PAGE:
Nick Greenhalgh is a Co-founder & CEO of Luca, a mental health screening and prevention startup for professional and elite university athletes. Luca is backed by Antler, an early stage VC fund
There’s a mental health pandemic in elite sport, but little is known and less is talked about it. Some 35% of elite athletes suffer from symptoms of anxiety and depression, compared to 25% in the general population, and yet less than 10% seek help. High performance environments and the power dynamic that exists between athlete and team are contributing factors. Luca’s independence and confidentiality provides athletes with the confidence to report honestly and engage fully, and teams still receive visibility through aggregated and anonymised data reports.
What is your background? What made you decide to get involved in supporting entrepreneurs?
I played professional rugby immediately after school for a couple of years at Northampton Saints. I, probably a little naively, went into it thinking I’d be a rugby player until my mid 30s. That wasn’t to be. I really struggled with injury and ultimately left the professional game after being diagnosed with navicular (feet) stress fractures. I was nearly 21 and decided it was time to start undergrad and move on with my life. I didn’t consciously leave top level rugby behind for good, but that’s how it worked out.
After undergrad, I spent 6 years at AlphaSights, a knowledge search firm that was a startup when I joined and is now a 1,500 person global organisation. It was a great experience and I learned a lot but it didn’t fully fill the void that rugby left in my life. I left to do an MBA at Oxford as I wanted to have the time to really work out what I wanted from my professional life and to have the opportunity to try a couple of things which I did through internships. Entrepreneurship has been described as the closest thing in business to professional sport and that’s possibly why I’ve decided to give it a go!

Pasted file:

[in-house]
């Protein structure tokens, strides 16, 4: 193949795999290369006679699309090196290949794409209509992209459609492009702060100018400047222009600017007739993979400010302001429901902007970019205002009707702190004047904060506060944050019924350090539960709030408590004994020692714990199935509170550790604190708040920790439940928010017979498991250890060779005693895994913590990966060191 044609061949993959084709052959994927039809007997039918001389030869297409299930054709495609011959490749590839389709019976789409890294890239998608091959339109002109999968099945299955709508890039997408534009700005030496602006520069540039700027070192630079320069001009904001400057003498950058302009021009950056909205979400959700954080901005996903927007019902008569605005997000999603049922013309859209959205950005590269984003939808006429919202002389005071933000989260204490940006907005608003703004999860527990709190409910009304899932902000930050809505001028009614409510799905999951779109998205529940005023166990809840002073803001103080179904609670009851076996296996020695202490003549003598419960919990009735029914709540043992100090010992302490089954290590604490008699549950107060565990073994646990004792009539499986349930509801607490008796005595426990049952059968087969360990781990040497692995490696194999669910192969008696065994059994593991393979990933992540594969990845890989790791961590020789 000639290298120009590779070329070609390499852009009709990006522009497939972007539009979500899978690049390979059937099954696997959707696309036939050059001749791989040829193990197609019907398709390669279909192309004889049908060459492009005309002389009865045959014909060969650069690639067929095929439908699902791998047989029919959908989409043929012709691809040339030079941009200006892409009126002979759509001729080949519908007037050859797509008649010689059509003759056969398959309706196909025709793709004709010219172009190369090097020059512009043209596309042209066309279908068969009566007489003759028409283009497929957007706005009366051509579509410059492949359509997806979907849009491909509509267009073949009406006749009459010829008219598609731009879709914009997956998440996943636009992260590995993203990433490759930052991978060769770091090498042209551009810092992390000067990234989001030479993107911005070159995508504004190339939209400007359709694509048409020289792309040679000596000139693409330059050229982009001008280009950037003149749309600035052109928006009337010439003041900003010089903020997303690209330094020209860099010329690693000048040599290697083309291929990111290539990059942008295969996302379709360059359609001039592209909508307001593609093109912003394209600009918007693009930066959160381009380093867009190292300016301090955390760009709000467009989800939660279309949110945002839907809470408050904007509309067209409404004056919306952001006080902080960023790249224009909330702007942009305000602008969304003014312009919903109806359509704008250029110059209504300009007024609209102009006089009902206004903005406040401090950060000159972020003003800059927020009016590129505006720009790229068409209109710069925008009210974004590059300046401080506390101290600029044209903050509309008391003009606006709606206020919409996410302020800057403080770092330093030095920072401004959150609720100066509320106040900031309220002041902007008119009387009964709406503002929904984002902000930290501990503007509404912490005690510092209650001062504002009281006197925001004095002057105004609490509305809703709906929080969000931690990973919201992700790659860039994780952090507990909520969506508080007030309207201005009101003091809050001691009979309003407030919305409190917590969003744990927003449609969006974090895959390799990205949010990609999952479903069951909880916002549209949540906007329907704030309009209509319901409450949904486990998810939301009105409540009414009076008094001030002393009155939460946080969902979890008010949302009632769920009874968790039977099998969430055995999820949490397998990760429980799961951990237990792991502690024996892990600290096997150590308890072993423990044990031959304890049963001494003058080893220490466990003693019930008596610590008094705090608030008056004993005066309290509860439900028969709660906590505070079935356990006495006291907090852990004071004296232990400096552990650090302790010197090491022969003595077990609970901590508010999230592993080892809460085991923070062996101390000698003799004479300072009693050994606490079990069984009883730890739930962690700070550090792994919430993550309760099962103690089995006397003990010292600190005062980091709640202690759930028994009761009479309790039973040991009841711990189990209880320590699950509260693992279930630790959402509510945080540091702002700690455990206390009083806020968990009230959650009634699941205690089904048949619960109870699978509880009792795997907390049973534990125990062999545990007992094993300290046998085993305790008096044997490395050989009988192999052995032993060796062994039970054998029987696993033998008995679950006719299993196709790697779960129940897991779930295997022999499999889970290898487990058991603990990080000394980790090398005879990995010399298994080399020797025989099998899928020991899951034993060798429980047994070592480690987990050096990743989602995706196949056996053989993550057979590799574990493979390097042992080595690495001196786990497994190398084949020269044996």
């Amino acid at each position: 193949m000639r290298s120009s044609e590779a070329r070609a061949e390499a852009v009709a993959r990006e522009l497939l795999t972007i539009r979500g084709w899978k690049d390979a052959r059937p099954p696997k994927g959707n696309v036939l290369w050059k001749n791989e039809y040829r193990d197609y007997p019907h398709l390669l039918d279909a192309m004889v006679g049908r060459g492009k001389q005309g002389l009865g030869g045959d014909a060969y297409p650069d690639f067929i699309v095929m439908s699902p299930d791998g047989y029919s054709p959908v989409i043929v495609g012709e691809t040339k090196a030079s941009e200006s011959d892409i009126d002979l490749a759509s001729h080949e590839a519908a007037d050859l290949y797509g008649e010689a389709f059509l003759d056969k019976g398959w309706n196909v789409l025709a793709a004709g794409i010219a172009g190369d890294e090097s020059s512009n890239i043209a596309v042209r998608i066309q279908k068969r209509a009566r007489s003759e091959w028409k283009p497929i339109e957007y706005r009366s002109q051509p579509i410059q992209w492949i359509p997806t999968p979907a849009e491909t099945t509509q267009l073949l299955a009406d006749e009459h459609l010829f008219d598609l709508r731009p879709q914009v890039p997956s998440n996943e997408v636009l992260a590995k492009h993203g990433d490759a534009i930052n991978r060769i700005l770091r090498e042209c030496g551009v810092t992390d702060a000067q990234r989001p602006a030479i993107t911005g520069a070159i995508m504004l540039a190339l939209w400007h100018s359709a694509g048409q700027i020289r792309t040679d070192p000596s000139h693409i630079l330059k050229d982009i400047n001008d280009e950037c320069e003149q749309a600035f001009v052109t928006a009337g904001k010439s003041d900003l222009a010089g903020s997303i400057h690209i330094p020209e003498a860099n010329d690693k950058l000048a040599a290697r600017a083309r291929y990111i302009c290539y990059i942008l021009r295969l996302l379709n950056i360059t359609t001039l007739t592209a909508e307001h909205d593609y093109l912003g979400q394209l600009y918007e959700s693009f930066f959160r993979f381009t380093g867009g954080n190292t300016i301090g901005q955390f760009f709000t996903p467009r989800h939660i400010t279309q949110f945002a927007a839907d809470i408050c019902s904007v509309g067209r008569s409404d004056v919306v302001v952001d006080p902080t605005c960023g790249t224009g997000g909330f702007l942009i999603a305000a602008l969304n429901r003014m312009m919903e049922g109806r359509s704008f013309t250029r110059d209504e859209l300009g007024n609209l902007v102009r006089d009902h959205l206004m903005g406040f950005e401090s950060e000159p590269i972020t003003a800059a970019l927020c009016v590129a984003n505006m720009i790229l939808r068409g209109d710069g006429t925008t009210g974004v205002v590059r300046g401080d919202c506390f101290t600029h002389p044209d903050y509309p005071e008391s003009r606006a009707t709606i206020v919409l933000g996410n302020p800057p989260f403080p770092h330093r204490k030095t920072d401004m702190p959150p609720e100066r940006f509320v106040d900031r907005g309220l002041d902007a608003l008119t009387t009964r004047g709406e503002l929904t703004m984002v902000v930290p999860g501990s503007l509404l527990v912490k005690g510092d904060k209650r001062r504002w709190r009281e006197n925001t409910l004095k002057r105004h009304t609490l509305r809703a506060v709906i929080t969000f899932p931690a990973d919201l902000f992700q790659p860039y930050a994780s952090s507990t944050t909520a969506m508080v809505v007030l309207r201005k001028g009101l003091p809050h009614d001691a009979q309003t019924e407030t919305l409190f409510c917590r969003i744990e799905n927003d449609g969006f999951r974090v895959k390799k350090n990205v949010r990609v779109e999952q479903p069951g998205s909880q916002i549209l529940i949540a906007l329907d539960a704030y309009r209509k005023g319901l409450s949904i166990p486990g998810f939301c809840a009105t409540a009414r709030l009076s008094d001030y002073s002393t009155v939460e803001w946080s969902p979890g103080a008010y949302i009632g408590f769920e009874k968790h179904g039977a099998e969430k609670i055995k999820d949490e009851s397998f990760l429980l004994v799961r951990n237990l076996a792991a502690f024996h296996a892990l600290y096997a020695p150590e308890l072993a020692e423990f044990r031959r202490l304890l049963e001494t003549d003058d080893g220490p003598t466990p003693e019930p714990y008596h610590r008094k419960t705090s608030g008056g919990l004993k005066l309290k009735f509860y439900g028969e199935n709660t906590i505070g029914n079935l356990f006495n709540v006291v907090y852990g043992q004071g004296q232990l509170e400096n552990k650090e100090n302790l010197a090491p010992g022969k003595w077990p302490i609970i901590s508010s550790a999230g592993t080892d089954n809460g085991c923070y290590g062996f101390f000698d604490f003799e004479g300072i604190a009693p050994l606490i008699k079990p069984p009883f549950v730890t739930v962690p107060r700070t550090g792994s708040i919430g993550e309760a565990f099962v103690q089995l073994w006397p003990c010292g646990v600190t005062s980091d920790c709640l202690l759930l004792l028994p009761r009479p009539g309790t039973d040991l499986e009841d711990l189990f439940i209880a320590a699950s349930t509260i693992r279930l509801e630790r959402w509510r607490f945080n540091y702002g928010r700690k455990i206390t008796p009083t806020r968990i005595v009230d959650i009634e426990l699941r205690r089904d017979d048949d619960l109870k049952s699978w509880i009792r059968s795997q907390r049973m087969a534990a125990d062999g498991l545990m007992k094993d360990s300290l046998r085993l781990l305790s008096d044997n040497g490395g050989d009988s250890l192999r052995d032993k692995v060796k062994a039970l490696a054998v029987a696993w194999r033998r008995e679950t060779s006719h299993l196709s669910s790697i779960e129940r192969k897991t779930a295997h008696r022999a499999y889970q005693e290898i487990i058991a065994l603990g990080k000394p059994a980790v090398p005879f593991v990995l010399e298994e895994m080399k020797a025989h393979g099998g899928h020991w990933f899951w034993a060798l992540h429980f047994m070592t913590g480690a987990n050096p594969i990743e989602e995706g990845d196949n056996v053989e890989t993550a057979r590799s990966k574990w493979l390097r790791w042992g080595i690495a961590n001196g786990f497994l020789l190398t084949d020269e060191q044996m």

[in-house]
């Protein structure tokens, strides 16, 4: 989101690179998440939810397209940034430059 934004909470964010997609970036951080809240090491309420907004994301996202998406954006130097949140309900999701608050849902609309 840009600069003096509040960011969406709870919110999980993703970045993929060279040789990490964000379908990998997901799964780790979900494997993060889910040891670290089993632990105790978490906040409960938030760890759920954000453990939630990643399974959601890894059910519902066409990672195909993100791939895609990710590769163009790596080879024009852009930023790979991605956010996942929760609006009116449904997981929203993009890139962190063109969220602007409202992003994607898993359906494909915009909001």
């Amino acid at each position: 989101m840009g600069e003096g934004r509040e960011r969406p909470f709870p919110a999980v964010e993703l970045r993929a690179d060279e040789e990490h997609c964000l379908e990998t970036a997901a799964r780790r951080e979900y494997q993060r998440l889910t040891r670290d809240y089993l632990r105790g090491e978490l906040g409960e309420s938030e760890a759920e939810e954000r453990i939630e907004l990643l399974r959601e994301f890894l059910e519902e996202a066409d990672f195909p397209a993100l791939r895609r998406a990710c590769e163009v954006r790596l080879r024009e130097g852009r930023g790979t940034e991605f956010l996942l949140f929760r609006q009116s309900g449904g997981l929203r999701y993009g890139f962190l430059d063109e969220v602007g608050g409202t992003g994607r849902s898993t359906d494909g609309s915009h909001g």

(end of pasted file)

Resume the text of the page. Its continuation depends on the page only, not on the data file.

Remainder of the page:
What is your definition of entrepreneurship?
For me, entrepreneurship is all about willing something into existence, going from zero-to-one in the words of Peter Thiel. It can be a product, a service or a new business model. It’s having the vision to picture a better tomorrow and then the passion, ability and energy to bring it to life. I’m full of admiration for anybody that tries, and have even more for those that make it work!
How and when did you know your idea was good enough to develop it?
I met my co-founder on Antler’s incubator programme earlier this year, so we had 2 months of developing the idea before they invested in us. Luca is also very similar to the idea I developed with some MBA friends during the ‘Entrepreneurship Project’ module back in early 2020, so in all it probably had a good 4 or 5 months of work before Antler decided to invest, and before we were all in.
What would you say are the top 3 skills that needed to be a successful entrepreneur? Why?
I’m not sure about skills, as they can be learnt or hired for, plus we’re not successful, yet(!), but from what I’ve experienced so far, I think it really helps if you naturally have or can quickly develop the following attributes: